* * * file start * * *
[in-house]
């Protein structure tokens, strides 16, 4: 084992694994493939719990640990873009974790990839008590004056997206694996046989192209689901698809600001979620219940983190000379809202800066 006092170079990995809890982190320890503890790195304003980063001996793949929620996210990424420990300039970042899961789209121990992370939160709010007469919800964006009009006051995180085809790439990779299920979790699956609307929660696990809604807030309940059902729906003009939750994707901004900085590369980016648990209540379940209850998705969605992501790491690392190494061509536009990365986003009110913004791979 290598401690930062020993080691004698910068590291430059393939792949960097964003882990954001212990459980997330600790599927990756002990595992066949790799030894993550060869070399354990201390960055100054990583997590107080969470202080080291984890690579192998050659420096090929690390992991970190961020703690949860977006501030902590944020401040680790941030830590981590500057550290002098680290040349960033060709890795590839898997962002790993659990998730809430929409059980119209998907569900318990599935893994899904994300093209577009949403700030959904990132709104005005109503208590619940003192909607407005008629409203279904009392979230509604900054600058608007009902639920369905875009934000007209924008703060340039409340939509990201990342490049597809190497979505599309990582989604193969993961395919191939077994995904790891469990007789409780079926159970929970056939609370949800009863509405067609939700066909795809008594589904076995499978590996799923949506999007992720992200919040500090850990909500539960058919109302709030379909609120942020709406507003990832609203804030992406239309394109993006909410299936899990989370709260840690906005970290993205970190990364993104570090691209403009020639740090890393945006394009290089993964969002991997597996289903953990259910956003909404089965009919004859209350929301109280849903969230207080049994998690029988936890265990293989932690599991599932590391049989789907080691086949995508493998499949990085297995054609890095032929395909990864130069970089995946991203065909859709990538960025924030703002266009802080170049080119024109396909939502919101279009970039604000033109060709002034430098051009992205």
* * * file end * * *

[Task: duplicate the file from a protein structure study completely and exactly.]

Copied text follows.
[in-house]
């Protein structure tokens, strides 16, 4: 084992694994493939719990640990873009974790990839008590004056997206694996046989192209689901698809600001979620219940983190000379809202800066 006092170079990995809890982190320890503890790195304003980063001996793949929620996210990424420990300039970042899961789209121990992370939160709010007469919800964006009009006051995180085809790439990779299920979790699956609307929660696990809604807030309940059902729906003009939750994707901004900085590369980016648990209540379940209850998705969605992501790491690392190494061509536009990365986003009110913004791979 290598401690930062020993080691004698910068590291430059393939792949960097964003882990954001212990459980997330600790599927990756002990595992066949790799030894993550060869070399354990201390960055100054990583997590107080969470202080080291984890690579192998050659420096090929690390992991970190961020703690949860977006501030902590944020401040680790941030830590981590500057550290002098680290040349960033060709890795590839898997962002790993659990998730809430929409059980119209998907569900318990599935893994899904994300093209577009949403700030959904990132709104005005109503208590619940003192909607407005008629409203279904009392979230509604900054600058608007009902639920369905875009934000007209924008703060340039409340939509990201990342490049597809190497979505599309990582989604193969993961395919191939077994995904790891469990007789409780079926159970929970056939609370949800009863509405067609939700066909795809008594589904076995499978590996799923949506999007992720992200919040500090850990909500539960058919109302709030379909609120942020709406507003990832609203804030992406239309394109993006909410299936899990989370709260840690906005970290993205970190990364993104570090691209403009020639740090890393945006394009290089993964969002991997597996289903953990259910956003909404089965009919004859209350929301109280849903969230207080049994998690029988936890265990293989932690599991599932590391049989789907080691086949995508493998499949990085297995054609890095032929395909990864130069970089995946991203065909859709990538960025924030703002266009802080170049080119024109396909939502919101279009970039604000033109060709002034430098051009992205």